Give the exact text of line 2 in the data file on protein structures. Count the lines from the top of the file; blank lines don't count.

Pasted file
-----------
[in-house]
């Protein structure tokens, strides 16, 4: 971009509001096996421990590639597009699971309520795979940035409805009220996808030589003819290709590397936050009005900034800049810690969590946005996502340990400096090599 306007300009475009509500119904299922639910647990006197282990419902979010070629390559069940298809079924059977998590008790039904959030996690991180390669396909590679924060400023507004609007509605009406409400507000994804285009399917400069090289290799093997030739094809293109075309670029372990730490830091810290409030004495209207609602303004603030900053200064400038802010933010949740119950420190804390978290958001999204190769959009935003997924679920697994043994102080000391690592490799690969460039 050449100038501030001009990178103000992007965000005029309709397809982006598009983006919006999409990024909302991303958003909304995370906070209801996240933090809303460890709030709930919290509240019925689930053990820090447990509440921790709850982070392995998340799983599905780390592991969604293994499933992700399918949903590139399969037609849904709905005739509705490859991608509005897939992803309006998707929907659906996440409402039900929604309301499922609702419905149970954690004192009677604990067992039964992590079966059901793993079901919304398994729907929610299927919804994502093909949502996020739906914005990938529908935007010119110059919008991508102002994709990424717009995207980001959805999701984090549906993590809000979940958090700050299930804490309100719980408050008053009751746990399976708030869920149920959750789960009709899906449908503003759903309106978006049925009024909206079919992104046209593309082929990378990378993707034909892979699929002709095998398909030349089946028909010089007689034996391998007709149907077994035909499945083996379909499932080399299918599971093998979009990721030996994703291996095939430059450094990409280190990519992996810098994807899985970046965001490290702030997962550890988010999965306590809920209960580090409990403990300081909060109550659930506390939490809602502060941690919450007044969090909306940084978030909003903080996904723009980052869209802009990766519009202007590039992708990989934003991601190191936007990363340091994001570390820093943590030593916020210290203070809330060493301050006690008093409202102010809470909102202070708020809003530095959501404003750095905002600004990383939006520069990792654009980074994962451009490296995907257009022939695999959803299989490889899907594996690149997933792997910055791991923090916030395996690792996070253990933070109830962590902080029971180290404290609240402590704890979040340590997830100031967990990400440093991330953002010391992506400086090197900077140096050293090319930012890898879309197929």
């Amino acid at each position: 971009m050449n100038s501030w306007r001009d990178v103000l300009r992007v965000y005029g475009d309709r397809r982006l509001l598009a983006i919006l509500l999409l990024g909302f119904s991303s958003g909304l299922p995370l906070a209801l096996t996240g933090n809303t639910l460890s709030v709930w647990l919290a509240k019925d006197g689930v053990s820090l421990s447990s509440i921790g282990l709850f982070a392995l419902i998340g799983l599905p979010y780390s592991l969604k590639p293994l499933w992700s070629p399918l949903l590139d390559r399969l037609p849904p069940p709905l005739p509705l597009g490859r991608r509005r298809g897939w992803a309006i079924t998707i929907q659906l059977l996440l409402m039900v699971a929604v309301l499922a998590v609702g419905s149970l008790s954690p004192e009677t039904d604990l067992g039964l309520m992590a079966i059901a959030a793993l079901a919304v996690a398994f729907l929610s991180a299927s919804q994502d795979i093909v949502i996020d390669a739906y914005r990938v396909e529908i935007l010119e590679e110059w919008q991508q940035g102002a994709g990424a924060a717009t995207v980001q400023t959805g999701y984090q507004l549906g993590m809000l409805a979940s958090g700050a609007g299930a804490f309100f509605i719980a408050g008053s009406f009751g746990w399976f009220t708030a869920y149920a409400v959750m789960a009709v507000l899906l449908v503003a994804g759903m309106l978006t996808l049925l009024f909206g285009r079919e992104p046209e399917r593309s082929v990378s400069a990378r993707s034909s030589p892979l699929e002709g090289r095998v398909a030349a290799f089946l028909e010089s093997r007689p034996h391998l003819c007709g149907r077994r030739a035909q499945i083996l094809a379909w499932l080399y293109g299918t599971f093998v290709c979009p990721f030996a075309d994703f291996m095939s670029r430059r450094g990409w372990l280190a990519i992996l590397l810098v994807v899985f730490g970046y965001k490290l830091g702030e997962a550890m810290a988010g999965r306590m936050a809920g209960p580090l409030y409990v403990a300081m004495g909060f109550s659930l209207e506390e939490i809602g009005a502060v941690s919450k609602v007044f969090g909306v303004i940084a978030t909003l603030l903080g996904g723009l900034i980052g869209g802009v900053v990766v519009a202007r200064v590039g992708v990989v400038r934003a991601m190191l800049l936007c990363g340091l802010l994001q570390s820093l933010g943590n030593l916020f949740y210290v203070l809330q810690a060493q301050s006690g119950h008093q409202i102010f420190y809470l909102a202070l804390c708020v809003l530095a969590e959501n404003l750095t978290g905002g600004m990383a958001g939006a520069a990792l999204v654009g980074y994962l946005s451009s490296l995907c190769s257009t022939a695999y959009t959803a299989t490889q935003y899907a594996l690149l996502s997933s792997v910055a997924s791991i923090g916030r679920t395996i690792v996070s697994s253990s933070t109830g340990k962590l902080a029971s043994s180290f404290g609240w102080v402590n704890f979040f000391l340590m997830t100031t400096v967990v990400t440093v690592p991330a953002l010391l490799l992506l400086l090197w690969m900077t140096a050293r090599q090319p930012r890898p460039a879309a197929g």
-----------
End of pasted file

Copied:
């Protein structure tokens, strides 16, 4: 971009509001096996421990590639597009699971309520795979940035409805009220996808030589003819290709590397936050009005900034800049810690969590946005996502340990400096090599 306007300009475009509500119904299922639910647990006197282990419902979010070629390559069940298809079924059977998590008790039904959030996690991180390669396909590679924060400023507004609007509605009406409400507000994804285009399917400069090289290799093997030739094809293109075309670029372990730490830091810290409030004495209207609602303004603030900053200064400038802010933010949740119950420190804390978290958001999204190769959009935003997924679920697994043994102080000391690592490799690969460039 050449100038501030001009990178103000992007965000005029309709397809982006598009983006919006999409990024909302991303958003909304995370906070209801996240933090809303460890709030709930919290509240019925689930053990820090447990509440921790709850982070392995998340799983599905780390592991969604293994499933992700399918949903590139399969037609849904709905005739509705490859991608509005897939992803309006998707929907659906996440409402039900929604309301499922609702419905149970954690004192009677604990067992039964992590079966059901793993079901919304398994729907929610299927919804994502093909949502996020739906914005990938529908935007010119110059919008991508102002994709990424717009995207980001959805999701984090549906993590809000979940958090700050299930804490309100719980408050008053009751746990399976708030869920149920959750789960009709899906449908503003759903309106978006049925009024909206079919992104046209593309082929990378990378993707034909892979699929002709095998398909030349089946028909010089007689034996391998007709149907077994035909499945083996379909499932080399299918599971093998979009990721030996994703291996095939430059450094990409280190990519992996810098994807899985970046965001490290702030997962550890988010999965306590809920209960580090409990403990300081909060109550659930506390939490809602502060941690919450007044969090909306940084978030909003903080996904723009980052869209802009990766519009202007590039992708990989934003991601190191936007990363340091994001570390820093943590030593916020210290203070809330060493301050006690008093409202102010809470909102202070708020809003530095959501404003750095905002600004990383939006520069990792654009980074994962451009490296995907257009022939695999959803299989490889899907594996690149997933792997910055791991923090916030395996690792996070253990933070109830962590902080029971180290404290609240402590704890979040340590997830100031967990990400440093991330953002010391992506400086090197900077140096050293090319930012890898879309197929």